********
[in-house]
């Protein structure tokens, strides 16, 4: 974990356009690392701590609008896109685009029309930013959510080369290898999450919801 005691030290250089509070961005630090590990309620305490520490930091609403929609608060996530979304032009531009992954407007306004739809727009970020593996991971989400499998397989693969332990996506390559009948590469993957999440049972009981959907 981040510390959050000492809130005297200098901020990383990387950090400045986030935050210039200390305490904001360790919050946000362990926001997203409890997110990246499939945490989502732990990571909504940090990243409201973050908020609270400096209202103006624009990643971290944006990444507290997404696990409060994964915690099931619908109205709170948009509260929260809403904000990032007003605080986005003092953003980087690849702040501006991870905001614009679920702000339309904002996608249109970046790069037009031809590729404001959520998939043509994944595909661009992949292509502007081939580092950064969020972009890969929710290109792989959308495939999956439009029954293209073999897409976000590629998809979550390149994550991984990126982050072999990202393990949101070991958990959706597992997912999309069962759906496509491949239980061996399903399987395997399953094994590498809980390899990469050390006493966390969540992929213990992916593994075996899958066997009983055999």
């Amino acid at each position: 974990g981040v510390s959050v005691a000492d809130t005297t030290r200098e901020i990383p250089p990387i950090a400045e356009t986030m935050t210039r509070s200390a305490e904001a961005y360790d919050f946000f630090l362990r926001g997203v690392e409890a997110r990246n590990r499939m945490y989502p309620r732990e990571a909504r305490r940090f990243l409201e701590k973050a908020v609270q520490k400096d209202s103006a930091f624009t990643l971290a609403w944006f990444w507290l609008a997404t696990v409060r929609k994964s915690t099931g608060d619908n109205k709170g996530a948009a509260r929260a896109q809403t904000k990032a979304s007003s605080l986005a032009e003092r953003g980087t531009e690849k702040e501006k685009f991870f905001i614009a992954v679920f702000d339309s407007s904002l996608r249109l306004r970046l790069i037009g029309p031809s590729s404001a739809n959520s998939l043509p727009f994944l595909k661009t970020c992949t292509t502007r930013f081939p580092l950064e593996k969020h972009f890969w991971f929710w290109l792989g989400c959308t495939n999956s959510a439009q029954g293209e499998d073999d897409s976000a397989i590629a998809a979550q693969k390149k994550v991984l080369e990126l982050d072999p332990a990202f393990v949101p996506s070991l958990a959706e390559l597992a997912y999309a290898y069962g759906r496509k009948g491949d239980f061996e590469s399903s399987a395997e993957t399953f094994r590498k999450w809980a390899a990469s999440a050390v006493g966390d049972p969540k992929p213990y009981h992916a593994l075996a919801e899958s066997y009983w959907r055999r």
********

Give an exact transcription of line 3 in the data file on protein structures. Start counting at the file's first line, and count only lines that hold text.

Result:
């Amino acid at each position: 974990g981040v510390s959050v005691a000492d809130t005297t030290r200098e901020i990383p250089p990387i950090a400045e356009t986030m935050t210039r509070s200390a305490e904001a961005y360790d919050f946000f630090l362990r926001g997203v690392e409890a997110r990246n590990r499939m945490y989502p309620r732990e990571a909504r305490r940090f990243l409201e701590k973050a908020v609270q520490k400096d209202s103006a930091f624009t990643l971290a609403w944006f990444w507290l609008a997404t696990v409060r929609k994964s915690t099931g608060d619908n109205k709170g996530a948009a509260r929260a896109q809403t904000k990032a979304s007003s605080l986005a032009e003092r953003g980087t531009e690849k702040e501006k685009f991870f905001i614009a992954v679920f702000d339309s407007s904002l996608r249109l306004r970046l790069i037009g029309p031809s590729s404001a739809n959520s998939l043509p727009f994944l595909k661009t970020c992949t292509t502007r930013f081939p580092l950064e593996k969020h972009f890969w991971f929710w290109l792989g989400c959308t495939n999956s959510a439009q029954g293209e499998d073999d897409s976000a397989i590629a998809a979550q693969k390149k994550v991984l080369e990126l982050d072999p332990a990202f393990v949101p996506s070991l958990a959706e390559l597992a997912y999309a290898y069962g759906r496509k009948g491949d239980f061996e590469s399903s399987a395997e993957t399953f094994r590498k999450w809980a390899a990469s999440a050390v006493g966390d049972p969540k992929p213990y009981h992916a593994l075996a919801e899958s066997y009983w959907r055999r």